Personally, I love it when people ask me what machine identities are and why they should care about them. It’s an easy concept to explain and it’s always rewarding to see the light go on in their eyes. More often than not, when I put machine identity protection into context for them, their response is “Wow. I never thought about machine identities in that way. So that means…”
Here’s the way that I like to explain machine identities to those who ask:
On every network, there are two actors: humans and machines. Humans employ user names and passwords to identify themselves. Machines also need to identify and authenticate themselves when they connect to each other, but they don’t employ user names and passwords. Instead, machines use keys and certificates. Every year we spend billions of dollars protecting user identities, but very little protecting machine identities. Cyber criminals know this. And it’s very lucrative for them to steal or forge machine identities because machine identities allow them to gain broad access into network resources, and cover their tracks by hiding in encrypted tunnels. Bottom line: if you don’t know where your machine identities are installed and exactly who’s using them, you may never be sure they’re not being misused by cyber criminals.
Are you doing enough to protect your machine identities? Read Machine Identity Protection for Dummies.
To better understand the importance of protecting machine identities, it’s good to know how they are being used in organizations like yours. Here goes: Machines use encrypted connections to establish trust in all kinds of digital transactions. To do this, machines identities use digital certificates and cryptographic keys to validate the legitimacy of both communicating machines. To put this into context, let’s talk about five ways that machine identities are being used to support a wide variety of vital business functions in your organization.
- Securing web transactions with HTTPS
SSL/TLS certificates are critical to the security of web transactions, such as online banking and e-commerce. These certificates create an encrypted connection between a web browser and web server. If cyber criminals gain access to these critical machine identities, they can eavesdrop on encrypted traffic or impersonate a trusted system in a phishing attack.
- Securing privileged access
Most organizations use SSH to secure system-administrator-to-machine access for routine tasks. SSH is also used to secure the machine-to-machine automation of critical business functions. SSH keys ensure that only trusted users and machines have access to sensitive network systems and data. However, if cyber criminals gain access to your SSH keys, they can use them to bypass security controls and gain privileged access to internal network resources and data.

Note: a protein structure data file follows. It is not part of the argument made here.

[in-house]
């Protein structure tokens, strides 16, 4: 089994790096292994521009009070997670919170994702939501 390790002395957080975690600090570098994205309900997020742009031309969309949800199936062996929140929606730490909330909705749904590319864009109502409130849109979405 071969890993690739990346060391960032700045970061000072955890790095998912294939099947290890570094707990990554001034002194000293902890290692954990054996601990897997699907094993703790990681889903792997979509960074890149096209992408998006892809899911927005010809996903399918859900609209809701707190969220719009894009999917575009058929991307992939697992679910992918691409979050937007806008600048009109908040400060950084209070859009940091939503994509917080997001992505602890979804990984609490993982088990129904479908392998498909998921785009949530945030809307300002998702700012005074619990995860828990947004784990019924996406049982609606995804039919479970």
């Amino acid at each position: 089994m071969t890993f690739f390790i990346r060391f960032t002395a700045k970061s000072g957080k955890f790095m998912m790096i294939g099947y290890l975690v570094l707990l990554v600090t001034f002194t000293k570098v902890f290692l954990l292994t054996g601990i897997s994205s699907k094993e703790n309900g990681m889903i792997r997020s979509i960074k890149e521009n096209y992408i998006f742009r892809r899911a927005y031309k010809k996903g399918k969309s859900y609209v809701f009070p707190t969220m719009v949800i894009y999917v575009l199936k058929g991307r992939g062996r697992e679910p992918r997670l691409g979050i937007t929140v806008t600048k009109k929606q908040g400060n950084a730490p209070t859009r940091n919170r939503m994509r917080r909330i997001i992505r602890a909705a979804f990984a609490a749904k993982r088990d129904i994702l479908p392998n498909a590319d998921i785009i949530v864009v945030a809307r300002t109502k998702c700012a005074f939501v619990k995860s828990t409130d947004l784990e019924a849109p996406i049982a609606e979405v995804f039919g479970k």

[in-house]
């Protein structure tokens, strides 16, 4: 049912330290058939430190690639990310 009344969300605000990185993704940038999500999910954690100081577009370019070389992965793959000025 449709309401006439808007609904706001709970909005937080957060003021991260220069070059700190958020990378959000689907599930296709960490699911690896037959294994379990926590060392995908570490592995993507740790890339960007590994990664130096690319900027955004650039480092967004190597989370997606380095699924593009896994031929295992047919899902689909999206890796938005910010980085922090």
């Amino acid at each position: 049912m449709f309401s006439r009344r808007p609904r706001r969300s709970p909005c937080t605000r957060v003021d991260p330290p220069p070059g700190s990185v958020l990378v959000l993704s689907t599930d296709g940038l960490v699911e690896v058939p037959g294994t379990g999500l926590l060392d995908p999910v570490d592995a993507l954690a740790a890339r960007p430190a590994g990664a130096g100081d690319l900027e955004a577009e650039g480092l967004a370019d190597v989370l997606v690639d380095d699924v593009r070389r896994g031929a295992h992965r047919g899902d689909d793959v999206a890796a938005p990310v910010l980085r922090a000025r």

- Securing Fast IT and DevOps
DevOps teams use cloud-based, self-contained runtime environments, known as containers or clusters, to run individual modules called microservices. Each microservice and container should have a certificate to identify and authenticate it and to support encryption. These certificates serve as valid machine identities that allow containers to communicate securely with other containers, microservices, the cloud, and the Internet. In the interest of development speed, developers may be tempted to skimp on key and certificate security, exposing your organization to unnecessary security vulnerabilities.
- Securing communication on consumer devices
Digital certificates provide the foundation for authenticating mobile devices that access enterprise networks. They can also enable access to enterprise Wi-Fi networks and for remote enterprise access using SSL and IPSEC VPNs. However, without central oversight, it’s difficult to protect these functions on mobile devices. This can result in misuse when certificates are duplicated on multiple devices or past employees continue to use unrevoked certificates.
- Authenticating software code
Software is usually signed with a certificate to verify the integrity of the software. When used properly, these certificates serve as a machine identity that authenticates the software. However, if cyber criminals steal code-signing certificates from legitimate companies, they can use them to sign malicious code. Because it is signed with a stolen, legitimate certificate, the malicious code doesn’t trigger any warnings, and unsuspecting users will mistakenly trust that it is safe to install and use.
Hopefully, you’re beginning to understand how important machine identities are to almost everything in your organization and how they can be misused by cyber criminals. Now that you are thinking about it, are your machine identities protected?
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